Erfurt / Nordhausen / Eisenach / Jena / Altenburg (dpa / th) - Many animal shelters in Thuringia are showing a significantly increased interest in adopting a pet.
"We have a lot of inquiries about dogs and cats because people think they have more time," explains Kerstin Räditz from the animal shelter in Erfurt.
"Nevertheless, such a purchase must be carefully considered."
Since the requirements for new owners are just as high as before the Corona crisis, the placement numbers are at the usual level despite the high demand.
The situation is similar at the animal shelters in Jena, Nordhausen and Altenburg.
The exceptional situation of a lockdown can quickly lead to problems after returning to everyday life, according to Räditz: In times of lockdown, short-time work and increased home office, dogs in particular get used to the constant presence of their master and do not learn to be alone for long periods of time.
"This can be a big problem, especially with newly acquired dogs, leading to destroyed furniture, uncleanliness and trouble with the neighbors."
The animal could also suffer from being suddenly alone.
“A dog should therefore be left alone for one or two hours every day from the start so that it can get used to it,” explains the director of the Nordhausen animal shelter, Jennifer Schenk.
Due to the high demand, there are currently only two cats and three dogs available for placement - at normal times, an average of 17 dogs would be looked after.
“In the current circumstances, many people dare to adopt the answer for a new pet.
But when normal work starts again, things can look very different. "
The animal shelters therefore usually got a precise picture of the living conditions of the future animal keepers.
It is different, however, especially with dogs acquired abroad, because many breeders do not take back dogs that have been sold.
Then often the only thing left is the delivery to the animal shelter.
Currently, in Erfurt as well as in Nordhausen, Altenburg, Jena and Eisenach, significantly fewer cats, dogs and small animals are being admitted than in the times before the pandemic.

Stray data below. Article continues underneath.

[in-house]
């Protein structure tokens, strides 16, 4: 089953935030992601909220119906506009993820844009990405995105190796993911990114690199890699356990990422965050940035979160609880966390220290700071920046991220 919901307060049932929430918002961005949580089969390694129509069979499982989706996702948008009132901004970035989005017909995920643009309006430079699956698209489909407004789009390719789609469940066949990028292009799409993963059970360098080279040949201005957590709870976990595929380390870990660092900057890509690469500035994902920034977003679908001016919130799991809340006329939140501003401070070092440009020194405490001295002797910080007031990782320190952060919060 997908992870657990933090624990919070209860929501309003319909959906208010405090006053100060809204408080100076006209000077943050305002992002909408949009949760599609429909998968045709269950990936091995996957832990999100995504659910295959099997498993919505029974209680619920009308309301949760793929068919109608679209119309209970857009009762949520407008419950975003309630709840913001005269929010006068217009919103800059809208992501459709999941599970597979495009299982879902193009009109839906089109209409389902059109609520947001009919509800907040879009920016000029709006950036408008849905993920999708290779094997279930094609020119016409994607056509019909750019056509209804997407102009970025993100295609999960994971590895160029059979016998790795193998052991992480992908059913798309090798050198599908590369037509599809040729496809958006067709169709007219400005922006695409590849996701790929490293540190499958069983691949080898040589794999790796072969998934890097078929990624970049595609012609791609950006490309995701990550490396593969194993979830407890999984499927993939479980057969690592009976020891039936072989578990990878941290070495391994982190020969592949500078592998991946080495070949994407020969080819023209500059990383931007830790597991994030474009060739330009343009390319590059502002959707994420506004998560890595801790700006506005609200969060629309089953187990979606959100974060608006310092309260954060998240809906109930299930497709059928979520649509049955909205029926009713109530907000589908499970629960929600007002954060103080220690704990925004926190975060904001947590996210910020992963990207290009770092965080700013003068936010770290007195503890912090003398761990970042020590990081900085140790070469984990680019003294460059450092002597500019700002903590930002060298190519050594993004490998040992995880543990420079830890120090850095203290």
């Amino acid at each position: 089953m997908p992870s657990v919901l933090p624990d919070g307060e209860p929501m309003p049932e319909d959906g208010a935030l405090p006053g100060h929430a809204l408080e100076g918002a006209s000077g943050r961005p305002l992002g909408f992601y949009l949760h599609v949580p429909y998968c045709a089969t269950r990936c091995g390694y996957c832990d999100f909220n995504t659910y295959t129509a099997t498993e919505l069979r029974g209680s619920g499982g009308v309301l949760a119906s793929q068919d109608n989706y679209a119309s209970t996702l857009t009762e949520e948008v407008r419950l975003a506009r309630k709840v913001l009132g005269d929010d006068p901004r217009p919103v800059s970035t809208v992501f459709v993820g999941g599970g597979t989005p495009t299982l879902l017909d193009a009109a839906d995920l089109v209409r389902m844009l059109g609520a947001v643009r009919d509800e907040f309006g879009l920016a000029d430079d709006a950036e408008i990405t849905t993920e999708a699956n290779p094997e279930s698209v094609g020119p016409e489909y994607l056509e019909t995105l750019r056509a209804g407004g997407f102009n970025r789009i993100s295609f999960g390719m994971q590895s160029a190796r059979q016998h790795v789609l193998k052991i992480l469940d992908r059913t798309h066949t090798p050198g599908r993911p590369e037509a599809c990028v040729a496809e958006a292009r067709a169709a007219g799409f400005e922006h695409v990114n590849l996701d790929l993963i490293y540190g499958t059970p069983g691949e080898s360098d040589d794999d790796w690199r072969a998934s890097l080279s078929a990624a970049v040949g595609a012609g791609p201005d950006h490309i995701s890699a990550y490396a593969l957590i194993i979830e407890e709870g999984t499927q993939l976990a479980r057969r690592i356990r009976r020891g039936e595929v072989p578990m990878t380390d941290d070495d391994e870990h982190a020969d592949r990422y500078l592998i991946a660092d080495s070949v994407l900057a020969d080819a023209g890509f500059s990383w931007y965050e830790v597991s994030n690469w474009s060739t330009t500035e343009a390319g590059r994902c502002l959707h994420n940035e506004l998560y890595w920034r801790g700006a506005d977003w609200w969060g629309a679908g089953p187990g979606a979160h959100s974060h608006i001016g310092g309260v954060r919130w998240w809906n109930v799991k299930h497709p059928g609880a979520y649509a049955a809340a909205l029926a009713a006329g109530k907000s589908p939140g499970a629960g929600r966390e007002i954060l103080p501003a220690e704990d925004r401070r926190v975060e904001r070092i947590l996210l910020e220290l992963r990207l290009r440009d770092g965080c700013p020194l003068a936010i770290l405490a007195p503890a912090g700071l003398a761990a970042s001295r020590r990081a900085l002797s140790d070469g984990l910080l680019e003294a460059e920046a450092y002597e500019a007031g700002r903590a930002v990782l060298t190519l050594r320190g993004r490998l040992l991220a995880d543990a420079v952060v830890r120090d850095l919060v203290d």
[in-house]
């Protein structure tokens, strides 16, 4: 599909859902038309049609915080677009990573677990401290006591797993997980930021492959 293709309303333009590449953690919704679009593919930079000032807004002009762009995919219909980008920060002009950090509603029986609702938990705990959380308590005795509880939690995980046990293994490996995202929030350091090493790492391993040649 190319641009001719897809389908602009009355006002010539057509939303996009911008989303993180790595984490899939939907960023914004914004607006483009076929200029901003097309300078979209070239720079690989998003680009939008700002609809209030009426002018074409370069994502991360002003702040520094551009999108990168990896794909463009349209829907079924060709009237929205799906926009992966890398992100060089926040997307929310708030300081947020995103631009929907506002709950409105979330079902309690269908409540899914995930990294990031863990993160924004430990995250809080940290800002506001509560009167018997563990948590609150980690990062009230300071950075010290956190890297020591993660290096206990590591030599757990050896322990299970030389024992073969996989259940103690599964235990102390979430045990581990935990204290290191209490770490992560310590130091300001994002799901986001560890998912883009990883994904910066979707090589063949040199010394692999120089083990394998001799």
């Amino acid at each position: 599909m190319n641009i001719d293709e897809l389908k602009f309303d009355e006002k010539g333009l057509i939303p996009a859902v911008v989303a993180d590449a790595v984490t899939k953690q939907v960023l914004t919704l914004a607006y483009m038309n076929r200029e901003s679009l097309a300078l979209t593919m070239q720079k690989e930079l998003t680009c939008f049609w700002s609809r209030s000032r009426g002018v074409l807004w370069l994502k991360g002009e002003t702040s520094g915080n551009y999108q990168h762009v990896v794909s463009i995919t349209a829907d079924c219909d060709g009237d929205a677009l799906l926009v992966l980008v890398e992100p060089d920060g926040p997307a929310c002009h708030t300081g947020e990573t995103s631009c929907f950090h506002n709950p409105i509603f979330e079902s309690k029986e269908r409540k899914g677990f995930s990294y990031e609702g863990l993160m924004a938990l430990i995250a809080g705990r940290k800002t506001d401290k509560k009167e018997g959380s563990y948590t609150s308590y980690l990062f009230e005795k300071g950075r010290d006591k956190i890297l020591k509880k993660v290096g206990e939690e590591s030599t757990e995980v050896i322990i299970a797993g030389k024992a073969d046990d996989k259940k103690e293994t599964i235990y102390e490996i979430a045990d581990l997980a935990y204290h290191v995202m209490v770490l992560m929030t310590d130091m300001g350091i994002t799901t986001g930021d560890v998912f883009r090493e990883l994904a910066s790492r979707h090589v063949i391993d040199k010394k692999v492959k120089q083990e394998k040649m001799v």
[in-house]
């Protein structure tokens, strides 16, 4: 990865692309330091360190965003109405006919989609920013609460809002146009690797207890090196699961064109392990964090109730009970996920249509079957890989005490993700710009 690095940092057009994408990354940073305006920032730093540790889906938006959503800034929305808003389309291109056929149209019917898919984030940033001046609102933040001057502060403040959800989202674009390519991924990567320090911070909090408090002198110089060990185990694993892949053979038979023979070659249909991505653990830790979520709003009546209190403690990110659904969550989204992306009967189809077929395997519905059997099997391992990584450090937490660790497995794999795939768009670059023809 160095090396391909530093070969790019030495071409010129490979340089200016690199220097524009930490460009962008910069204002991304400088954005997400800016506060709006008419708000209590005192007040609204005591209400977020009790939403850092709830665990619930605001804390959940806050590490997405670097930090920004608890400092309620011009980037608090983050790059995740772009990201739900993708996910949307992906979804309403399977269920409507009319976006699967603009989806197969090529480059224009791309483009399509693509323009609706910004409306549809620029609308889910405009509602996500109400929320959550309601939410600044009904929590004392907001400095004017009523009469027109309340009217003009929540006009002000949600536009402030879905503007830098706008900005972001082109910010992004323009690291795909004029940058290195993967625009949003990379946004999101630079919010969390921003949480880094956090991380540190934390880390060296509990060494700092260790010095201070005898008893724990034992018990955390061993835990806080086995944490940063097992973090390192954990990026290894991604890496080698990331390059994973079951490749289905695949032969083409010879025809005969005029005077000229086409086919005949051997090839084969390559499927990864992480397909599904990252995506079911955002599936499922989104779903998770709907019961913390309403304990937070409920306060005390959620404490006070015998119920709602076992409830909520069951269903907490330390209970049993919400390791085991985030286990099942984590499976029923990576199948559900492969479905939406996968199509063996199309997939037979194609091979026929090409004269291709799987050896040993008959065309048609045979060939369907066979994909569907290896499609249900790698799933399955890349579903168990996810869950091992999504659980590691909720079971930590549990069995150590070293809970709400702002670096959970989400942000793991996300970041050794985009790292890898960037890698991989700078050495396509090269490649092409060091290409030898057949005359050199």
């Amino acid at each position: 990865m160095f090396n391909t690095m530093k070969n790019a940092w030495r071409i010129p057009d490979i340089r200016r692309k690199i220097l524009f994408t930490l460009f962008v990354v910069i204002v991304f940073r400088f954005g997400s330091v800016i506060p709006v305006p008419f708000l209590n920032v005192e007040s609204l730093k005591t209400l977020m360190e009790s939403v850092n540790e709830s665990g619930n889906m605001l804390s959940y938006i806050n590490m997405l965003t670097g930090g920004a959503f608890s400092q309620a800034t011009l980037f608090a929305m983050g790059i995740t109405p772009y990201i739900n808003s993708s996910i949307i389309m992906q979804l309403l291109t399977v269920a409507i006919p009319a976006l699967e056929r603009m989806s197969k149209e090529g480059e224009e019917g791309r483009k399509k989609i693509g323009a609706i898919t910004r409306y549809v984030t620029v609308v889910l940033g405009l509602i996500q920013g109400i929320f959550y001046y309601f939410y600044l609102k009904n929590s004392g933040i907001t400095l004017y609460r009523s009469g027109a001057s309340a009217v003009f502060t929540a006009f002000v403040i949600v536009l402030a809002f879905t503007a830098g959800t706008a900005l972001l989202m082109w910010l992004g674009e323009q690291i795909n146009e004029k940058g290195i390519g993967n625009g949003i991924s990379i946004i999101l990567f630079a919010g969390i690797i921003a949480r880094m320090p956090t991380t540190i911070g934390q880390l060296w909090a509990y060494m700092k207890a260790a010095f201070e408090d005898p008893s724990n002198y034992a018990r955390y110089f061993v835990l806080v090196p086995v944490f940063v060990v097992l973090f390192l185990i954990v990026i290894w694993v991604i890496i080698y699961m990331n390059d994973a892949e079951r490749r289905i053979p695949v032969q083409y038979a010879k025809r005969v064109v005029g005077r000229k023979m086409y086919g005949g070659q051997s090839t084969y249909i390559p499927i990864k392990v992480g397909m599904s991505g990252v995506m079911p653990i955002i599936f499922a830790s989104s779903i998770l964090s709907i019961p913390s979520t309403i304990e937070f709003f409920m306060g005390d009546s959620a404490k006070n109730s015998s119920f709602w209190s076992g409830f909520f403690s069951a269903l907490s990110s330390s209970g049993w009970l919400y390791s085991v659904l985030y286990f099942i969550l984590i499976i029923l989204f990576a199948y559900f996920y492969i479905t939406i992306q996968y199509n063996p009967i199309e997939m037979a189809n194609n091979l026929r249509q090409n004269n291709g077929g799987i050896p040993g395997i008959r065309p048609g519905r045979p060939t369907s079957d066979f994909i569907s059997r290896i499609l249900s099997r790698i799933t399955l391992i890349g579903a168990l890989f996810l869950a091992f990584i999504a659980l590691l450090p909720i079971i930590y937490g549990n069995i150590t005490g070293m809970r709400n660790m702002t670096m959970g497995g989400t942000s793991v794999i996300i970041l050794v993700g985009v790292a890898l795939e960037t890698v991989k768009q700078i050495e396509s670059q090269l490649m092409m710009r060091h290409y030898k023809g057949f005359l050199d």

But that could change quickly: "We expect increased numbers of animals sold after the Corona crisis," says Sophia Bigalk from the animal shelter in Jena.
The animal shelter in Nordhausen also fears a wave of deliveries.
The partial lockdown there, however, took off towards the end of last year: "When zoos and animal parks were closed and not many activities were possible, some used a visit to the animal shelter as a substitute," reports Jennifer Schenk.
Such non-serious visits are an unnecessary burden for both the staff and the animals.
Only the forced closure ended animal shelter tourism.
In principle, however, the renewed lockdown leads to significant financial losses in almost all animal shelters in Thuringia: In the past year, almost all events that would otherwise bring income to the animal shelters in the course of the year had to be canceled.
“That is very noticeable,” explains Schenk.
While donations in Eisenach fell noticeably during the crisis, the number of donations in kind in Erfurt, Jena, Altenburg and Nordhausen is at the usual level or even higher.
"We are of course very happy about that," says Schenk.
However, only with donations in kind could neither veterinary costs nor renovation work be paid for.
Nevertheless, it is nice to see that the work of the animal shelters is not forgotten even in the crisis, adds Horst Otto Gerd Fischer from the animal shelter in Eisenach.
"We are grateful for every donation that reaches us: every cent and every donation of food helps."
© dpa-infocom, dpa: 210306-99-711111 / 3